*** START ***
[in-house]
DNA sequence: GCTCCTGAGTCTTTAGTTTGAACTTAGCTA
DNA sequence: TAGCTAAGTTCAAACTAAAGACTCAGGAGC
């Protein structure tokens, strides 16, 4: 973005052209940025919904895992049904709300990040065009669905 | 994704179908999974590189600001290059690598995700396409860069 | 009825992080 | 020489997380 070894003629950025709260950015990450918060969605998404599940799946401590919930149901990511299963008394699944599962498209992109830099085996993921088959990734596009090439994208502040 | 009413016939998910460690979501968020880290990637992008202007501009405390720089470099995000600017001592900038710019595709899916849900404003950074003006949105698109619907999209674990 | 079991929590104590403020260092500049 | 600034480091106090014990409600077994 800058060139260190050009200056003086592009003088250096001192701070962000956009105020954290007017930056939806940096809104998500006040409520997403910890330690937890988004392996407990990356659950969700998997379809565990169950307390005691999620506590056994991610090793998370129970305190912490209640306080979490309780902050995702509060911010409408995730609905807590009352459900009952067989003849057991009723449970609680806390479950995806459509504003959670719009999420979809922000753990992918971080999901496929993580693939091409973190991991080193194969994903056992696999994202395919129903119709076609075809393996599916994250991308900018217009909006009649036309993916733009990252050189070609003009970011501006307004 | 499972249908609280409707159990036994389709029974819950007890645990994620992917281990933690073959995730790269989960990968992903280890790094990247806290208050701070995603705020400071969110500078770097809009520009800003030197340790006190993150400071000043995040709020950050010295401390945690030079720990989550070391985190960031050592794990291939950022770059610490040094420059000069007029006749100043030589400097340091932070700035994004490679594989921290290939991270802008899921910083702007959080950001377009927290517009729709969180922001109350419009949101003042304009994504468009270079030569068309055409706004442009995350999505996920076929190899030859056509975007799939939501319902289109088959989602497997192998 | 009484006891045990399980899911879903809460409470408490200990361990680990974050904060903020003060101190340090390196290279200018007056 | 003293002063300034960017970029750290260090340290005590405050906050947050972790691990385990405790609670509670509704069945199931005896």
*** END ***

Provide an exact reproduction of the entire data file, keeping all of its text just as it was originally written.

[in-house]
DNA sequence: GCTCCTGAGTCTTTAGTTTGAACTTAGCTA
DNA sequence: TAGCTAAGTTCAAACTAAAGACTCAGGAGC
């Protein structure tokens, strides 16, 4: 973005052209940025919904895992049904709300990040065009669905 | 994704179908999974590189600001290059690598995700396409860069 | 009825992080 | 020489997380 070894003629950025709260950015990450918060969605998404599940799946401590919930149901990511299963008394699944599962498209992109830099085996993921088959990734596009090439994208502040 | 009413016939998910460690979501968020880290990637992008202007501009405390720089470099995000600017001592900038710019595709899916849900404003950074003006949105698109619907999209674990 | 079991929590104590403020260092500049 | 600034480091106090014990409600077994 800058060139260190050009200056003086592009003088250096001192701070962000956009105020954290007017930056939806940096809104998500006040409520997403910890330690937890988004392996407990990356659950969700998997379809565990169950307390005691999620506590056994991610090793998370129970305190912490209640306080979490309780902050995702509060911010409408995730609905807590009352459900009952067989003849057991009723449970609680806390479950995806459509504003959670719009999420979809922000753990992918971080999901496929993580693939091409973190991991080193194969994903056992696999994202395919129903119709076609075809393996599916994250991308900018217009909006009649036309993916733009990252050189070609003009970011501006307004 | 499972249908609280409707159990036994389709029974819950007890645990994620992917281990933690073959995730790269989960990968992903280890790094990247806290208050701070995603705020400071969110500078770097809009520009800003030197340790006190993150400071000043995040709020950050010295401390945690030079720990989550070391985190960031050592794990291939950022770059610490040094420059000069007029006749100043030589400097340091932070700035994004490679594989921290290939991270802008899921910083702007959080950001377009927290517009729709969180922001109350419009949101003042304009994504468009270079030569068309055409706004442009995350999505996920076929190899030859056509975007799939939501319902289109088959989602497997192998 | 009484006891045990399980899911879903809460409470408490200990361990680990974050904060903020003060101190340090390196290279200018007056 | 003293002063300034960017970029750290260090340290005590405050906050947050972790691990385990405790609670509670509704069945199931005896």